- The Exchange: To Our Flags
- The Exchange: The Negro Speaks of Dryland
- The Exchange: blue is darker than Black
- The Exchange: Sans Fleur
- The Exchange: Blindspot
- The Exchange: Her.
- The Exchange: Lint
- The Exchange: Reality Check
- The Exchange: Caution
- The Exchange: Rubik’s Cube
- The Exchange: The Path
- The Exchange: sTREEtS
- The Exchange: Butter
- The Exchange: The Bright Side
- The Exchange: Concrete to Shoreline
- This Empty Cage
- Paper Machete
- The Exchange: Marketplace
- The Exchange: One Year Anniversary
- The Exchange: Sunscreen Affective Disorder (SAD)
- The Exchange: Immigration & Culture
- The Exchange: Love, Street Cleaning, & Other Myths
- The Exchange: An Accent Enters a Room and Says Good Morning
- The Exchange: An ode to Oceania
- The Exchange: Happy New Year
- The Exchange: NEW GROOVE/LODESTAR
- The Exchange: Wolves, Strides, and Landslides
- The Exchange: Honest Haikus
- The Exchange: Foreheads, Haikus and More
- The Exchange: Softness, Water Bottles, and Movie Theaters
- The Exchange: Algae and Understanding
- The Exchange: we like it here!
- The Exchange: tag & waiting
- The Exchange: spare
- The Exchange: Marketplace
- The Exchange: some coffee
- The Exchange: A Scary Story
- The Exchange: Consumer Report
- The Exchange: Affirmations and Sunflowers
The Exchange is the Weekly’s poetry corner, where a poem or piece of writing is presented with a prompt. Readers are welcome to respond to the prompt with original poems, and pieces may be featured in the next issue of the Weekly.
The Other Side
by Chima “Naira” Ikoro
If you are reading this, congratulations, you made it.
Or you didn’t, and you’re a nosy ghost
peering over the shoulder of a person holding a newspaper
or scrolling on their phone. Either way,
the odds have been defied.
They say that ghosts can’t read but I’ve seen odder things.
Said chickens can’t fly but
maybe they only do it when no one is looking.
I heard both chickens and ghosts
are just trying to get to the other side.
Heard the same about you, too. You
kept waking up even when you didn’t want to,
good thing you have no control over that,
but I’m still here to congratulate you.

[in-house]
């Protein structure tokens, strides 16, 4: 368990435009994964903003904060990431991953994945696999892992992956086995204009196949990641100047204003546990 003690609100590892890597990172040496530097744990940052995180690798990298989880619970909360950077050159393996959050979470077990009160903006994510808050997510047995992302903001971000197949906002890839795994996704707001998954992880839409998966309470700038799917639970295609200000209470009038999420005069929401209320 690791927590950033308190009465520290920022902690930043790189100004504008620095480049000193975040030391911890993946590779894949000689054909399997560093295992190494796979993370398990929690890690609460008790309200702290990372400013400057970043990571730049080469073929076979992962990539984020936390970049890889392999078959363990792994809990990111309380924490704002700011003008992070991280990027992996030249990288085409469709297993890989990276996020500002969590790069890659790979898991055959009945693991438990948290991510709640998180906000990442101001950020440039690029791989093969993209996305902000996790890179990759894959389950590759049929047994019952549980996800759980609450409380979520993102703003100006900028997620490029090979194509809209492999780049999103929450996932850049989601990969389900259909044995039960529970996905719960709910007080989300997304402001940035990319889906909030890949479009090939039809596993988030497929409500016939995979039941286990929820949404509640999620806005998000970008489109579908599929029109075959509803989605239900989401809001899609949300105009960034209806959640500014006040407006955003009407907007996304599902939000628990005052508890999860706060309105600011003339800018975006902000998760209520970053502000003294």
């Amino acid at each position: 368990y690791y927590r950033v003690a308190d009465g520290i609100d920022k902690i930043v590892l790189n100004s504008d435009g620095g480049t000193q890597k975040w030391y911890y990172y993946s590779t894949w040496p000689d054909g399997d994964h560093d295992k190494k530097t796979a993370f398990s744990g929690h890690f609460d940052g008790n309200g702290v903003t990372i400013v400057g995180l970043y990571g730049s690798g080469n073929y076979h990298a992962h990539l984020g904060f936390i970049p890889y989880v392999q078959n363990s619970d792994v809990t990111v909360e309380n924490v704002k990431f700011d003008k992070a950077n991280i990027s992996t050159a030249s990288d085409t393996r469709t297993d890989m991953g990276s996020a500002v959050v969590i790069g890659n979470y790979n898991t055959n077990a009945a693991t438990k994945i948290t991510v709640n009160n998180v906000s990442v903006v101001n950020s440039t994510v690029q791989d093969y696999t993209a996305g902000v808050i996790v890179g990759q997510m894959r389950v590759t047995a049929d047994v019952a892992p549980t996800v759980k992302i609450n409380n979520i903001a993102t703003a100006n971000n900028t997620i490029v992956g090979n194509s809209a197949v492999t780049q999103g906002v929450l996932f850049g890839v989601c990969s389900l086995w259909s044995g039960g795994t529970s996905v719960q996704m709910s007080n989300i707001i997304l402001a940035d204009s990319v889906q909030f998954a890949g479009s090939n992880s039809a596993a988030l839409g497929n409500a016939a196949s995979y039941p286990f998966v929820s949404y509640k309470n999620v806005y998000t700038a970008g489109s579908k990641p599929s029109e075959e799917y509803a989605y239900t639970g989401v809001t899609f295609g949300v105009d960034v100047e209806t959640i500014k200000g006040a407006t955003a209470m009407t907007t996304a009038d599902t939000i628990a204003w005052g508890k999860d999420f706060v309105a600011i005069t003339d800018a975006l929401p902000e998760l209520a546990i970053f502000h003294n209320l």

God chose to wake you up and you
have managed not to cancel that order. Or
you tried but His card already went through. Or
you tried to place an order of your own and your card declined.
Congratulations, you are broke, so all there is left to be is fixed.
We’ve tried everything else. Congratulations,
you could tell the chickens and ghosts and the warm face of any pillow
about all types of other sides. Like the time that thing happened,
or all those things happened,
and you just kept waking up every day
because sometimes it’s all you could do.
You continually met the other side of days and weeks and months
until they all ran out,
until you reached here, on the other side of another year.
Congratulations. Congratulations. Congratulations.
Chima Ikoro is the Weekly’s Community Builder.
“come celebrate with me that everyday something has tried to kill me and has failed.” – Lucille Clifton, won’t you celebrate with me.
Take a moment to write a piece in celebration of your continued survival.
This could be a poem, journal entry, or a stream-of-consciousness piece. Submissions could be new or formerly written pieces.
Submissions can be sent to bit.ly/ssw-exchange or via email to firstname.lastname@example.org.
Featured below is a reader response to a previous prompt. The last poem and prompt can be found here.
I Don’t Want to Sit at the Bar Tonight
by Shivani Kumar
Let me tie my hairs back slick, pull
my sleeves up tight because I’m in the business
of undoing my days, loving on myself, taking sweet time.
On the clock, I turn water into wine, melt sharp
red onion slivers and tart lemon slices, rind and all,
into jammy candy sticky on all ten of my brown fingers.
Settle a sizzle of Sunday chicken in my cauldon.
I’m brewing magic
in my kitchen, in my home, in my world. In your mind
I say yes to pulling up stools at the mahogany bar —
we can do the chophouse on the cheap sneaky
you say. This time, I say no. I say I’m in my Sunday
best believe I’m wearing my grandmother’s gold.
This time, I say no you see, I’m taking myself
for a night in my kitchen, in my home, in my world
sipping on my homegrown, new town company.
Let me set the scene, table set with my clearance porcelain,
thrift store crystal holding candles raging a welcome.
This time, I say no you must see I am the guest,
the host, the lover, the joint lighter, the finisher,
the seducer, the gentleman, the I’ll get your ass back
sweet talker. This time, I say no you best believe
I’m lighting the damn candles where I live and burn.